Tag Archives: casuals


The entire casual subculture is coated with at least three layers of wish-they-were-there, which makes it hard to get to the core of kids dressing sharp to beat each other to a pulp during home and away games. It’s open to dimwitted exploitation and the majority clad in Sergio Tacchini and Lois just look like they’re off to a 1980s themed office party, with as much credibility as a bunch of Daves blacked up in afro wigs en route to Carwash. Most documentaries about it are atrocious and the majority of the books charting it are ‘ard nut div lit of the Kate Kray’s ‘Hard Bastards’ school of writing. Part the sea of professional northerners and Danny Dyer-isms (when even Alan Clarke’s attempt to document a lifestyle ends up heavy-handed, you know it’s never going to be easy to tell this story) and a fascinating sub-culture’s there, Stanley knife in hand and clad in the sportswear of the wealthy. It’s just most books on it are crap — Phil Thornton’s ‘Casuals’ did a noble job, ’80s Casuals’ was a great scrapbook of amassed gear and ‘The End’ compendium is necessary for a view at the time rather than retrospect and rose-tinted dust-up anecdotes.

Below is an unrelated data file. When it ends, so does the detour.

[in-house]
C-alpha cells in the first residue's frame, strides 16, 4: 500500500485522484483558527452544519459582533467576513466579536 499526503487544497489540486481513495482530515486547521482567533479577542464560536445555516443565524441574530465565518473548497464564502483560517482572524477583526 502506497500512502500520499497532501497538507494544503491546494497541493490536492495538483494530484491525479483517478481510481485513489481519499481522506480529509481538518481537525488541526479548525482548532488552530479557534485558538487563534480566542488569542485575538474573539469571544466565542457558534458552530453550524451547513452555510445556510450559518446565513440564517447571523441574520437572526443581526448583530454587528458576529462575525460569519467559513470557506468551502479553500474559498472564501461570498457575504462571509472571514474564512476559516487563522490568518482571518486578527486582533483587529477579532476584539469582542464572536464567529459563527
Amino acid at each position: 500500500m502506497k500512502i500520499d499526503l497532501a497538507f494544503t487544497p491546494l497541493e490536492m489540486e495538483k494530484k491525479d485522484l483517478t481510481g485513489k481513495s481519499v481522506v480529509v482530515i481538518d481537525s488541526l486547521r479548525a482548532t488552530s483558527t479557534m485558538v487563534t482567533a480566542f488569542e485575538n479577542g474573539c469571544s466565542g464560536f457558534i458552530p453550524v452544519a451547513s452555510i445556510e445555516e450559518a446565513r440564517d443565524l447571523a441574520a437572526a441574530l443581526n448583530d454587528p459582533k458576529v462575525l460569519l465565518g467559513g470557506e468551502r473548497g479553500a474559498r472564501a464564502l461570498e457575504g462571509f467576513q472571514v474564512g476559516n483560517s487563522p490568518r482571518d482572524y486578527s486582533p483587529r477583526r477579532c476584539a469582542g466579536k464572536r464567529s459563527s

I’m still waiting to pick up the definitive book on the topic, but it’s never going to happen, much as hip-hop books are a mixed bag — too many regional scenes and too many stories to tell without denting egos. As a half-Scot (my temperamental side is inherited from my mum’s side) I feel a selective sense of patriotism and having heard the horror stories of the country’s firms (my only key reference points to the older, more brutal days there are Gillies MacKinnon’s teen gang classic ‘Small Faces’ and John Motson announcing, “The scene is so typically Scottish” during a goalpost dismantling pitch invasion after Scotland’s 1977 victory over England), I was open to being educated. ‘Dressers’ delivers stories from a Motherwell fans’ perspective over 280 pages, with plenty of skirmish stories that are a solid Jock-centric sequel to Thornton’s mass of beatings and close calls, but there’s also hundreds of images, a ton of clippings and lots of shoes and clobber (ZX 280s and Seb Coe Impacts are beautiful objects) in charting the culture of the Dresser and the scourge of the Saturday Service. Just as it’s the law that Irvine Welsh had to have a quote on anything about smack a few years back, ‘Dressers’ comes complete with endorsement after endorsement, but thankfully, not a word from Nick Love.